Physics lesson to get students rolling

By Sam Wildow -

PIQUA — A special science lesson funded by a grant will have fifth graders at Piqua Central Intermediate School going through the motions as they learn about force of motion with a field trip to the local skating rink.

PCIS fifth grade science teachers Angela Bergman, Merrianne Thompson, and Matt Baltes were recently awarded a nationally competitive grant that will allow them and their students to study the physics of movement at the 36 Skate Club.

“The grant is for a STEM (science, technology, engineering, and math) program,” Tina Phillabaum, owner of the 36 Skate Club, said. “The kids will be coming to the skating rink as a school field trip. We will teach a lesson to them that includes those four components, so we will use the building and everything in it as part of the lesson.”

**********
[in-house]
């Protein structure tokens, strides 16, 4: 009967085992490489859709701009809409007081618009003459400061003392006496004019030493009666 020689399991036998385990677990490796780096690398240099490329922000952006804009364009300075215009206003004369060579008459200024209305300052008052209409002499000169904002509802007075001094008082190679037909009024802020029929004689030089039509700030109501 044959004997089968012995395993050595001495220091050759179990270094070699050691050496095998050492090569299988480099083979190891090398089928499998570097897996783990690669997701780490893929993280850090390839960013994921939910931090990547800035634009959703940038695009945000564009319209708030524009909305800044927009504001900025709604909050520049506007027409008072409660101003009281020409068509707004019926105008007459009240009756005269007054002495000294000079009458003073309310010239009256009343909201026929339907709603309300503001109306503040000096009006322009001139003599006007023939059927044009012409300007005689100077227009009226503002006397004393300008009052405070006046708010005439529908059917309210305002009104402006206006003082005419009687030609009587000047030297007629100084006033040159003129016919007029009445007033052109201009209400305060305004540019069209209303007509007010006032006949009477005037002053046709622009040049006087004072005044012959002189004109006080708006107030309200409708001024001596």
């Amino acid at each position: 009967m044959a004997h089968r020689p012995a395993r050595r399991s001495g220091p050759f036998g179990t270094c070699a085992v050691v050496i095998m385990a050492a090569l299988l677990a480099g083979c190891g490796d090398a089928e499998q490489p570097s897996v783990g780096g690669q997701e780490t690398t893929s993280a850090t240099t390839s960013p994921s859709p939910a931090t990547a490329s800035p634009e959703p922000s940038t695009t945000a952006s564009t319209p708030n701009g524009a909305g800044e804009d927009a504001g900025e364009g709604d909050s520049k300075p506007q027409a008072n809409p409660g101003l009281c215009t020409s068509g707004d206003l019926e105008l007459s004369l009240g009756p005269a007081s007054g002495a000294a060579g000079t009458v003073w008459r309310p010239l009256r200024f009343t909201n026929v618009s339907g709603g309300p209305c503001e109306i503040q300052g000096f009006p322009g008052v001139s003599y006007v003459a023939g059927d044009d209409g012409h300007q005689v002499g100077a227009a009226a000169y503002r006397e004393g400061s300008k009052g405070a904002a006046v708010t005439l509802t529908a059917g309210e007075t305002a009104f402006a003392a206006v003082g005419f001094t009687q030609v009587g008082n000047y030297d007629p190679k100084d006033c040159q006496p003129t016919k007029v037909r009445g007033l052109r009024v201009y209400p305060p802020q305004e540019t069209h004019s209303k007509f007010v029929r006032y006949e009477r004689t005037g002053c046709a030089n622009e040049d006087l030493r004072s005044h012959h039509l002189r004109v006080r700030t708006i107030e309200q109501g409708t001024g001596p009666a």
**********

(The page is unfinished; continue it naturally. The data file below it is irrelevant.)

“I think it’s exciting,” Bergman said. “We get to work with the community … It makes learning much more fun.”

A curriculum and lesson sequence will be a part of the trip to the skate club, including utilizing roller skating to demonstrate concepts behind force of motion that Bergman, Thompson, and Baltes will already be teaching the students in class. Phillabaum, a former teacher, will also help teach the lesson.

“Then after the lesson is over, the kids get to roller skate,” Phillabaum said.

The $500 grant from the Roller Skating Foundation will go toward expenses for the for the approximately 250 fifth graders who will be going to the 36 Skate Club for the lesson, which is expected to take place sometime in May. The Roller Skating Foundation gives away $10,000 to schools for projects and field trips like this, with $500 being the most any school can receive at one time.

The grant gives the students the opportunity to learn about the science behind some of their favorite activities, showing them how science can be fun.

“Our kids love to roller skate,” Thompson said.

“Piqua was very lucky,” Phillabaum said. “It might help them be better roller skaters when they understand the physics behind it.”

Phillabaum added that even after the lesson and field trip is over, this will provide a new avenue to reinforce the teachers’ lessons in the classroom.

“It’s a real-life experience that they can relate to,” Baltes said.

By Sam Wildow

Reach Sam Wildow at or (937) 451-3336

Reach Sam Wildow at or (937) 451-3336